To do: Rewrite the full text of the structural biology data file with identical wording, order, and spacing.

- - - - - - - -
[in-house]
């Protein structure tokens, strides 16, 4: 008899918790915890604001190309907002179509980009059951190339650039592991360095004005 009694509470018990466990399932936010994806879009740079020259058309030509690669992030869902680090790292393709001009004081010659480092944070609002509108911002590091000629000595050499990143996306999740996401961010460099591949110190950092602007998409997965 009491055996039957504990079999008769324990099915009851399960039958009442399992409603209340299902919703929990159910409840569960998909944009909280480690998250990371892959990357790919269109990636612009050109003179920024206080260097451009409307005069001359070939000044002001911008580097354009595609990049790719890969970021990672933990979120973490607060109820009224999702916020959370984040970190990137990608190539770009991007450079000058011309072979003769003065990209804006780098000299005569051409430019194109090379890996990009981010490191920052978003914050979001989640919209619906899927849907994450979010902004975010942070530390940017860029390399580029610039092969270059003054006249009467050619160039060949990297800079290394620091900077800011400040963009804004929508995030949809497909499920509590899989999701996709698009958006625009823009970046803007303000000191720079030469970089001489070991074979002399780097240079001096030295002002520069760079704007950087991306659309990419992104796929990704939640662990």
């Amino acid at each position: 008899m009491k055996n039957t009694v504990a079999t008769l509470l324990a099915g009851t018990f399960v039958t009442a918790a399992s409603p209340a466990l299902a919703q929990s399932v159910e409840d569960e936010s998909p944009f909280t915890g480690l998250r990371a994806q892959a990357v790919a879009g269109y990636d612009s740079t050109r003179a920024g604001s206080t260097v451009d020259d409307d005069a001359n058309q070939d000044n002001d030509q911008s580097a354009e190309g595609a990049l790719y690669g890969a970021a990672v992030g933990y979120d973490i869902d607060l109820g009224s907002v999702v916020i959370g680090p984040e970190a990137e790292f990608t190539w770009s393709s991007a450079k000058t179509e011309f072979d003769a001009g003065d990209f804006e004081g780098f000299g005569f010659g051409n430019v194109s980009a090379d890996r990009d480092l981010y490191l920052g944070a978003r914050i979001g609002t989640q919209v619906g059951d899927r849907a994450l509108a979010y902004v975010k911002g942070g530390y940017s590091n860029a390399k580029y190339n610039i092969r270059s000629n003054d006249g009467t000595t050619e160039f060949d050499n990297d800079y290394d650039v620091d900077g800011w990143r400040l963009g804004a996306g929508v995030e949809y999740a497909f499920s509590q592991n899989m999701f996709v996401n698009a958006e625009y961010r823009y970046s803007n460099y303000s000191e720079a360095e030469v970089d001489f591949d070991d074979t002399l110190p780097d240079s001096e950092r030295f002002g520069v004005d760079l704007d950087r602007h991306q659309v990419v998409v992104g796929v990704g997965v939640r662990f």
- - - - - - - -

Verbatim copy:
[in-house]
């Protein structure tokens, strides 16, 4: 008899918790915890604001190309907002179509980009059951190339650039592991360095004005 009694509470018990466990399932936010994806879009740079020259058309030509690669992030869902680090790292393709001009004081010659480092944070609002509108911002590091000629000595050499990143996306999740996401961010460099591949110190950092602007998409997965 009491055996039957504990079999008769324990099915009851399960039958009442399992409603209340299902919703929990159910409840569960998909944009909280480690998250990371892959990357790919269109990636612009050109003179920024206080260097451009409307005069001359070939000044002001911008580097354009595609990049790719890969970021990672933990979120973490607060109820009224999702916020959370984040970190990137990608190539770009991007450079000058011309072979003769003065990209804006780098000299005569051409430019194109090379890996990009981010490191920052978003914050979001989640919209619906899927849907994450979010902004975010942070530390940017860029390399580029610039092969270059003054006249009467050619160039060949990297800079290394620091900077800011400040963009804004929508995030949809497909499920509590899989999701996709698009958006625009823009970046803007303000000191720079030469970089001489070991074979002399780097240079001096030295002002520069760079704007950087991306659309990419992104796929990704939640662990």
């Amino acid at each position: 008899m009491k055996n039957t009694v504990a079999t008769l509470l324990a099915g009851t018990f399960v039958t009442a918790a399992s409603p209340a466990l299902a919703q929990s399932v159910e409840d569960e936010s998909p944009f909280t915890g480690l998250r990371a994806q892959a990357v790919a879009g269109y990636d612009s740079t050109r003179a920024g604001s206080t260097v451009d020259d409307d005069a001359n058309q070939d000044n002001d030509q911008s580097a354009e190309g595609a990049l790719y690669g890969a970021a990672v992030g933990y979120d973490i869902d607060l109820g009224s907002v999702v916020i959370g680090p984040e970190a990137e790292f990608t190539w770009s393709s991007a450079k000058t179509e011309f072979d003769a001009g003065d990209f804006e004081g780098f000299g005569f010659g051409n430019v194109s980009a090379d890996r990009d480092l981010y490191l920052g944070a978003r914050i979001g609002t989640q919209v619906g059951d899927r849907a994450l509108a979010y902004v975010k911002g942070g530390y940017s590091n860029a390399k580029y190339n610039i092969r270059s000629n003054d006249g009467t000595t050619e160039f060949d050499n990297d800079y290394d650039v620091d900077g800011w990143r400040l963009g804004a996306g929508v995030e949809y999740a497909f499920s509590q592991n899989m999701f996709v996401n698009a958006e625009y961010r823009y970046s803007n460099y303000s000191e720079a360095e030469v970089d001489f591949d070991d074979t002399l110190p780097d240079s001096e950092r030295f002002g520069v004005d760079l704007d950087r602007h991306q659309v990419v998409v992104g796929v990704g997965v939640r662990f």